Sunday, July 27, 2014

Summer Investigations in Theoretical/Computational Condensed Matter Physics

This summer has been an exciting time for JMU's Complex Materials Group. Charles (Brock) Crook and Greg Houchins joined Dr. Haraldsen (@nuclearbologna) for some exciting investigations into computational and theoretical physics. Brock has been working on understanding magnetic interactions between impurities in graphene and Boron Nitride, while Greg has been working to determine analytical representations for the inelastic neutron scattering excitation coefficients of symmetric and asymmetric magnetic dimer systems.

Overall, we will be presenting our findings at the JMU Summer Research Symposium (July 29th and 30th) and we are planning to submit these articles for peer-reviewed publication.

Superexchange Interactions of Magnetic Impurities in Graphene

Graphene is a wonderful material that has very interesting electronic properties and has possible technological advantages. To help investigate how magnetic infusion can help this material break into the arena of spintronics, Brock is using Atomistic Toolkit to perform complex density functional calculations on different magnetic impurities in a supercell of graphene with 128 atoms (below). We are investigating changes in the magnetic and electronic structure and interactions with different variations of configuration and ion.

A supercell of graphene with 2 magnetic impurities (above) in the "star destroyer" configuration.
This name came from the obvious resemblance to the Star Wars(R) spaceship (below).
Image via Disney(R)

Understanding the Ground State Excitations in General S1-S2 Dimeric Systems

Understanding the fundamental interactions between magnetic moments is critical for pushing the science of spintronics and magnetic switching devices forward. Therefore, Greg has been working on calculating the inelastic neutron scattering structure factors for various excitations in mixed valence dimeric systems (two interacting spins of S1 and S2). This will allow for better understanding of larger systems since they are built on the foundation of subgeometric magnetic clusters. Through an analysis of these systems, Greg has been able to determine an analytical representation that will help experiments characterize the magnetic systems by looking at the relative intensities between excitations.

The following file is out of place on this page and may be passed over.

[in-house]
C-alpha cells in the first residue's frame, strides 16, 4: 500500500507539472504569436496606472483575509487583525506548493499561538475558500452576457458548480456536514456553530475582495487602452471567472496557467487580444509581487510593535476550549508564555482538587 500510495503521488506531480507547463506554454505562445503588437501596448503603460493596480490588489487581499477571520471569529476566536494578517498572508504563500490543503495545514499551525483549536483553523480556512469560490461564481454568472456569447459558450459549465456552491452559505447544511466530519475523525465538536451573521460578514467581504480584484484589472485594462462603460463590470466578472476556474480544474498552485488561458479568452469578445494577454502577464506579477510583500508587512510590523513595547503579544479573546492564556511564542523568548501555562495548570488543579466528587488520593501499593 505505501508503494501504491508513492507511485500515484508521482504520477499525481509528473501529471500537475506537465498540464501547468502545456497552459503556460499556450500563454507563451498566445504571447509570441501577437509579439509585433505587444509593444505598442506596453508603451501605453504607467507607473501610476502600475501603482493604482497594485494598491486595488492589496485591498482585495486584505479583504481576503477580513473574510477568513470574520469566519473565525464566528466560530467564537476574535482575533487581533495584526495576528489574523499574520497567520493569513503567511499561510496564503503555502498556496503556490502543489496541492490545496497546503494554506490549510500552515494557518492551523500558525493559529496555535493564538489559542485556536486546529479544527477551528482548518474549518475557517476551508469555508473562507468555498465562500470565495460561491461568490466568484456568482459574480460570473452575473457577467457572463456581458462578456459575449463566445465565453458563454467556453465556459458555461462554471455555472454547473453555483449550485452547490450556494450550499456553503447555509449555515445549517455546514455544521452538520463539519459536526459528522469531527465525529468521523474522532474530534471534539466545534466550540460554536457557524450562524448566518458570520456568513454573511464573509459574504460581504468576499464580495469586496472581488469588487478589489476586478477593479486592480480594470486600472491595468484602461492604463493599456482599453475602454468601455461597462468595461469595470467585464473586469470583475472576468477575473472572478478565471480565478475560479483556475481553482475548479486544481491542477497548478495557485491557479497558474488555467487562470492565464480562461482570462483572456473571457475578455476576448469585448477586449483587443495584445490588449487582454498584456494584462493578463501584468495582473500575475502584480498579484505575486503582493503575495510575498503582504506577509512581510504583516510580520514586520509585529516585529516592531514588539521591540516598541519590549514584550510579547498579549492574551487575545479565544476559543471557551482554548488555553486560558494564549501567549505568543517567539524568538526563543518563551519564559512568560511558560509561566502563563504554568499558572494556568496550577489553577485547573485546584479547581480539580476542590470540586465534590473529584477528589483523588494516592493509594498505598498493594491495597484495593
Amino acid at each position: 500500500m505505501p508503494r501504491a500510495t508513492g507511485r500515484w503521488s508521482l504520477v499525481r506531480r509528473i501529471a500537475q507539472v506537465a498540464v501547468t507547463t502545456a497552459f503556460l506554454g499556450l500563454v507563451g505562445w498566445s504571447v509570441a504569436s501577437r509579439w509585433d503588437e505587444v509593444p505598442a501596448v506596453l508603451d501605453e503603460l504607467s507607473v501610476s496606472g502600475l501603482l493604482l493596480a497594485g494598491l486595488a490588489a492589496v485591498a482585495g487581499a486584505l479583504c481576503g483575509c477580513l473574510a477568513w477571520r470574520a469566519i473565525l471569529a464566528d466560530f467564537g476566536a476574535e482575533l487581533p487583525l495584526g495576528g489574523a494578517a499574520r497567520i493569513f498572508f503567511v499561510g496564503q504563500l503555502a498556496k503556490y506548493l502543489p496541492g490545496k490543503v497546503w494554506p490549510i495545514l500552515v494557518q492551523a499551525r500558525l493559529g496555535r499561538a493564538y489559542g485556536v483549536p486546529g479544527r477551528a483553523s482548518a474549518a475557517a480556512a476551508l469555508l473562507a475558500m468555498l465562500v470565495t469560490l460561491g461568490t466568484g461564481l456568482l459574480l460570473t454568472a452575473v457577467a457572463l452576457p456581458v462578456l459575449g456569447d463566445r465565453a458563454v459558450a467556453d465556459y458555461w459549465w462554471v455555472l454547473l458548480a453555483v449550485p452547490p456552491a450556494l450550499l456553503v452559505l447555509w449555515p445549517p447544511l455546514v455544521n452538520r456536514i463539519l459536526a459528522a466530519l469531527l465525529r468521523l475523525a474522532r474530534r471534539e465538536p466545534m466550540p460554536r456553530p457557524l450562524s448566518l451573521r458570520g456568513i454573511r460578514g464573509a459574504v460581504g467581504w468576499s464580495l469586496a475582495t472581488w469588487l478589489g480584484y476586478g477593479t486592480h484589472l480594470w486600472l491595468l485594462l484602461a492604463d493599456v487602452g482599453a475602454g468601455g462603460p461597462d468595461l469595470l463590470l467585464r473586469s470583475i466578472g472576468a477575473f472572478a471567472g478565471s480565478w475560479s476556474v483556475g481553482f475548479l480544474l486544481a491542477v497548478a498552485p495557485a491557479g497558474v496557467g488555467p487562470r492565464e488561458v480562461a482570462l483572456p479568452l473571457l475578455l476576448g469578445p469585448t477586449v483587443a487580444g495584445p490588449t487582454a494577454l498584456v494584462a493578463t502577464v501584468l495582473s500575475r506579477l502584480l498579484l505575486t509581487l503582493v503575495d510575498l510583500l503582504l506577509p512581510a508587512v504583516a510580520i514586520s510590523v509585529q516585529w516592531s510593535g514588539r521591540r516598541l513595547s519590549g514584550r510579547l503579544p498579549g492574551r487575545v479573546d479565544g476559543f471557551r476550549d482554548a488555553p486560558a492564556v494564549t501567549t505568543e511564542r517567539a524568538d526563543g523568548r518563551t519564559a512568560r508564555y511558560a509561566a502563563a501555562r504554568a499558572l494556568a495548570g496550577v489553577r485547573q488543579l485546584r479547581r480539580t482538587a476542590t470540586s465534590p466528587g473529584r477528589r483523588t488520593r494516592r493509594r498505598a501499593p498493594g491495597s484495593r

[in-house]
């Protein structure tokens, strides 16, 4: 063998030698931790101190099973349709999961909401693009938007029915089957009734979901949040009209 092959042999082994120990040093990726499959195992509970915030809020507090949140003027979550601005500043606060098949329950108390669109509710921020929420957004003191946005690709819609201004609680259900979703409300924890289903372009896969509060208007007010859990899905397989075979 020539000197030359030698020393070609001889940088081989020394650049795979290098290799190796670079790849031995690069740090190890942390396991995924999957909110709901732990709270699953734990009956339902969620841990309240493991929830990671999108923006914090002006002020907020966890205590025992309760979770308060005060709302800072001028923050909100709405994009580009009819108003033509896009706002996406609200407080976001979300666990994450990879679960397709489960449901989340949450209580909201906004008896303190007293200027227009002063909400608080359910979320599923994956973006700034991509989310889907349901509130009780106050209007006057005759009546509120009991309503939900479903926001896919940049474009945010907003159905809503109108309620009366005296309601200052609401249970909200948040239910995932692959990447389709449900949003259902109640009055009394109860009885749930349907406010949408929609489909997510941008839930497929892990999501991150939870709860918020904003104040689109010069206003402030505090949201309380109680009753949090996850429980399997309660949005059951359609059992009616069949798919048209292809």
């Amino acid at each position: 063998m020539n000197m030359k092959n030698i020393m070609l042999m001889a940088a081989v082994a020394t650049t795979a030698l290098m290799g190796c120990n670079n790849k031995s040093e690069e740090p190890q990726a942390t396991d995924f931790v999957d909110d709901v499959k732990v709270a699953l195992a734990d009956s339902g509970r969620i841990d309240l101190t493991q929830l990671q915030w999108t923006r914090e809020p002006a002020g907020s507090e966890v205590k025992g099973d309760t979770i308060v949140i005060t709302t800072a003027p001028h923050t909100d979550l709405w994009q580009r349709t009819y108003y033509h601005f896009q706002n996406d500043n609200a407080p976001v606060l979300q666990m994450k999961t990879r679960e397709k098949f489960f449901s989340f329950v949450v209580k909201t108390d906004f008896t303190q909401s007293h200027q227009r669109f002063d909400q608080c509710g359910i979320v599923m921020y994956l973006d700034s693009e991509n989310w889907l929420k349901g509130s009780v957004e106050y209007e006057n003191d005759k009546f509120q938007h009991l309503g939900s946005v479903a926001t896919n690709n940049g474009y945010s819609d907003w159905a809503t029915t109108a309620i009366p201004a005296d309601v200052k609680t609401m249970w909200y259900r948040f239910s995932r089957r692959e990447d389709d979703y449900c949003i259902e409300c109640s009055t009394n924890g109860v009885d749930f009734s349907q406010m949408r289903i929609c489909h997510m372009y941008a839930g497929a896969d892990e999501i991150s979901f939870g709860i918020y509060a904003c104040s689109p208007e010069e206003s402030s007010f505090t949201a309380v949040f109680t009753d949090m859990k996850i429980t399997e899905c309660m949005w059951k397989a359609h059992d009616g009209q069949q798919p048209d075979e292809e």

Magnetic splitting of a spin-1 and spin 1/2 dimer.

Thursday, July 17, 2014

Infrared power generation: UPDATES

This summer the Undergraduate Students Kyle Britton, Justin Kaczmar and Graham Gearhart joined Harkirat Mann and Brian Lang to do research with Dr. Scarel!  Kyle and Justin are working on the the angular dependence of infrared power generation, while Graham is studying the relationship between the output of the infrared source with time and the voltage produced by the device used to harvest infrared radiation.  In July, Harkirat and Brian went to the Center of Nanophase Materials Sciences at the Oak Ridge National Laboratory (TN) to perform experiments with a laser emitting in the near infrared region.  Recently, a new paper from the group was accepted: H.S. Mann,Y. Schwab, B.N. Lang, J.L. Lancaster, R.J. Parise, and G. Scarel, Effective thermoelectric power generation in an insulated compartment.  World J. Cond. Matter Phys. Vol. 4 (3), (2014).

Here is a figure from the paper: in thermoelectric power generation, the voltage trends in time follow faithfully the trends of temperature difference in the same time interval!  Simple but not trivial: in infrared power generation this symmetry is broken down!